much as I toss the term fork around, I have a realistic view and some knowledge of the actual resources required to create such a thing and it is not trivial.

agreed. Also, there is no reason to believe that they can't learn from this or a general revolution... think, if this project can essentially be taken over by political means from the inside, and forced to commit to some serious governance that isn't imposing values, that says much good for the project and people.24

Let us at least learn from the local success, failures, mistakes and awewsome innovation before we go to the drudgery of creating a derived site for some alternate purpose or ideology.

well, I don't see how the wikipedia can be considered an end in itself, unlike Axel, and I don't see how giving reasonably smart (high school level English) people a solid general reference on problems they hear about and face every day, could be considered an "alternate purpose". Also I don't see how continuing to breath and drink clean water and eat and not be killed by robots claiming to "be" LDC (in Larry's strange w:ontology they probably "are" him) can considered an "ideology". 24

An example might be a simplified version appropriate to self study via the internet in 3rd world/4rth world nations where English is a 2nd language. This would help create the 3 Billionth user. user:mirwin

Exactly the point. But then what does *this* wikipedia do? Help Yudkowsky's "Friendly AI" to bootstrap itself into Larry-and-LDC-like body ignorance? Experiments on humans because they believe in Descartes' Other, and "the screams of pain of animals are no more than the chiming of a clock?" Hmm. Then what? Seems to me that if we have to fork this project, then this one becomes a biohazard - because it *isn't* serving such users... Also, if you can't get the best contributors to write to such a useful level, aren't you enabling a massive "Singularity" type technology upswing among the native English speakers, long term, which they use to kill everyone else? I'm not as sanguine about the use of knowledge as others. I view it as mostly destructive and alienating - and would point to the personalities of such as Larry and LDC as examples. These guys went wrong in the vat somewhere. Yeesh. 24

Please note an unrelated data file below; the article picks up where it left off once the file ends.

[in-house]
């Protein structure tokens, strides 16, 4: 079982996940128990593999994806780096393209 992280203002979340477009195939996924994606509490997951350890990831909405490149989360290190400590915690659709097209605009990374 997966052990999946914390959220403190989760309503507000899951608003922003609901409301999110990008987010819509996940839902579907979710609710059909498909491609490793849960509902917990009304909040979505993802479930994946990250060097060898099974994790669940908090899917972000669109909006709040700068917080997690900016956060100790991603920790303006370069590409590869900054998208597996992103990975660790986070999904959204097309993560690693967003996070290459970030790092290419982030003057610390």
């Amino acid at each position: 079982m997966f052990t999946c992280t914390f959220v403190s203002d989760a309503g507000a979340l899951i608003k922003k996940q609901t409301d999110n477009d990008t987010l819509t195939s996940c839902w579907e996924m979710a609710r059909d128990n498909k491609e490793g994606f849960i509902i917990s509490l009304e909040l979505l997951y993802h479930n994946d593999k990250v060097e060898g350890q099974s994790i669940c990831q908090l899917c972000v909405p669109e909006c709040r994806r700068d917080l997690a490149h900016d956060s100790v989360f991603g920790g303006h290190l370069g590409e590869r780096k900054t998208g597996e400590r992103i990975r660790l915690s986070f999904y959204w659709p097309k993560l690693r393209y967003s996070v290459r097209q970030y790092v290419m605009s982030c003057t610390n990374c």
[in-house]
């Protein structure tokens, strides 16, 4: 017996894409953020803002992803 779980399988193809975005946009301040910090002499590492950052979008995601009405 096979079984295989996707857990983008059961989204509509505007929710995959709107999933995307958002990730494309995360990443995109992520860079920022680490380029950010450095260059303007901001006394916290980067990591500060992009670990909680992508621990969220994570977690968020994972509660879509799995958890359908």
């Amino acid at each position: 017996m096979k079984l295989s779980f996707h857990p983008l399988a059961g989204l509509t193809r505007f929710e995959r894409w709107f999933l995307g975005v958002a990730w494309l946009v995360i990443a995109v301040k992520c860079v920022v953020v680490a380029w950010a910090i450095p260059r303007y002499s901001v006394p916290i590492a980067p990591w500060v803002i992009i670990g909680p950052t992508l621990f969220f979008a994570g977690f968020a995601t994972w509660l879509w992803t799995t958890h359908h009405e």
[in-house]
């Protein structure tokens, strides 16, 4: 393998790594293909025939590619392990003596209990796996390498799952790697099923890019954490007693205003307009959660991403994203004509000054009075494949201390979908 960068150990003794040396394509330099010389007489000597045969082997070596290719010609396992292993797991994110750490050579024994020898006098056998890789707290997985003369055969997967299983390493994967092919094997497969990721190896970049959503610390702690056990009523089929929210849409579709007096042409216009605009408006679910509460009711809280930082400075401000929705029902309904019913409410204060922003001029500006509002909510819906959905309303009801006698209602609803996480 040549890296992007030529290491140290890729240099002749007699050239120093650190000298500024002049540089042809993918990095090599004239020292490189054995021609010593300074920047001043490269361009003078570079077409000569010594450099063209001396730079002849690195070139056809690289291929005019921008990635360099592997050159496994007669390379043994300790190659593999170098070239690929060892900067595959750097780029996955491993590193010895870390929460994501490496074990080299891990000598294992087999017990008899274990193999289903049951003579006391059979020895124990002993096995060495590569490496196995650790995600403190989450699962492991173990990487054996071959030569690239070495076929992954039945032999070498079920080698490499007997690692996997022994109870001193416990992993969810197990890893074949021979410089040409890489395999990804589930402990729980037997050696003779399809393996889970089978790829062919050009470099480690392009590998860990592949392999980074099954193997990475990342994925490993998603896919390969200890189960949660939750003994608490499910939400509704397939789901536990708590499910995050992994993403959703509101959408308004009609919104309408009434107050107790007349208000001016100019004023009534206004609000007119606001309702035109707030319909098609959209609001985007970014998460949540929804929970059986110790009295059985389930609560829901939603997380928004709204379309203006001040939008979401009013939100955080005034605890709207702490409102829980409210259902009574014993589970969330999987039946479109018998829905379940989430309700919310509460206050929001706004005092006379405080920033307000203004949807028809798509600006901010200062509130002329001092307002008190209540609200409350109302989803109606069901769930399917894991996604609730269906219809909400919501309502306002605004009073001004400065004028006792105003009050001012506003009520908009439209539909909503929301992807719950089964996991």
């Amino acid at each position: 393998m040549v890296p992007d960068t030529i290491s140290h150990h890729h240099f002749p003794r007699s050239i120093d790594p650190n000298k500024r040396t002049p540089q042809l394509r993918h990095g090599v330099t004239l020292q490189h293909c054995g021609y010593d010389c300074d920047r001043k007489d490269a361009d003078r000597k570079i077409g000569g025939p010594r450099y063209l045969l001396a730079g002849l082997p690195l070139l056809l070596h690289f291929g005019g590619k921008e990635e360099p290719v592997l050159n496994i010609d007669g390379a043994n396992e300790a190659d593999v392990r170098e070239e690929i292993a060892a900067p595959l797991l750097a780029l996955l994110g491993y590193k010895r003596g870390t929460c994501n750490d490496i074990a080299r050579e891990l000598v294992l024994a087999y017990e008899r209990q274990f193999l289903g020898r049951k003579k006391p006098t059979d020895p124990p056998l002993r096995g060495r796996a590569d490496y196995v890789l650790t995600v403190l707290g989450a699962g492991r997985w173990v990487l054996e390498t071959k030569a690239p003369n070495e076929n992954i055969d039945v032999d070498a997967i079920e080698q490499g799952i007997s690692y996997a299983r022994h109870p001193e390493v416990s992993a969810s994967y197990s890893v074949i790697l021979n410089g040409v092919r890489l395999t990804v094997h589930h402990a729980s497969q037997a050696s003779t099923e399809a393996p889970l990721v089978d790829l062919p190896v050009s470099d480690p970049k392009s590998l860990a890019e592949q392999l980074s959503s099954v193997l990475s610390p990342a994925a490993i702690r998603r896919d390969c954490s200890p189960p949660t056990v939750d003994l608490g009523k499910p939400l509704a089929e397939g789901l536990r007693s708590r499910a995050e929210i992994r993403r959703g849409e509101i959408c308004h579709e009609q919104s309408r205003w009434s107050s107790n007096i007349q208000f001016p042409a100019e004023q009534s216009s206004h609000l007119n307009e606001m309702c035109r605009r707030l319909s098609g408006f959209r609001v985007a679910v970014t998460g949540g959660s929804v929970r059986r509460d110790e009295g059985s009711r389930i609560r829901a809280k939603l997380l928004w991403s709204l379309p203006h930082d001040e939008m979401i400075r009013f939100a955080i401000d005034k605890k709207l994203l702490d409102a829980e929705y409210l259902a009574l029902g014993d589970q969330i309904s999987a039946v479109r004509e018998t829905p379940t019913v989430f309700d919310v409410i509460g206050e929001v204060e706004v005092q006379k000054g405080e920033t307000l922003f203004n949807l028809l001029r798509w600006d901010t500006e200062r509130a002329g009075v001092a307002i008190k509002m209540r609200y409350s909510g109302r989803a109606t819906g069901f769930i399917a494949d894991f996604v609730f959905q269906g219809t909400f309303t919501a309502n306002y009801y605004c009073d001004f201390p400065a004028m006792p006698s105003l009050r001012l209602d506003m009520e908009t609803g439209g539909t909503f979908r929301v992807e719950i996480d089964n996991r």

... and the World witnesses breathlessly the birth of a new party! What will its name be? "Wikipedia Forkers for Amway"? "Postmodern Space Travellers"? "Green Catholics with a Business Proposal"? Or maybe simply "Embodied Synergy"? AxelBoldt

not bad. But I'd settle for just creating a simple w:Green Party that could follow the w:Four Pillars of the Green Party to build a simple w:consensus process to replace all this silly ideological fencing around faux rationality. Mainstream science, especially w:ecology, could be the basis for initial statements, and then objections to the scientific view could be accomodated via that process, rather than via the clamor that seems standard here today.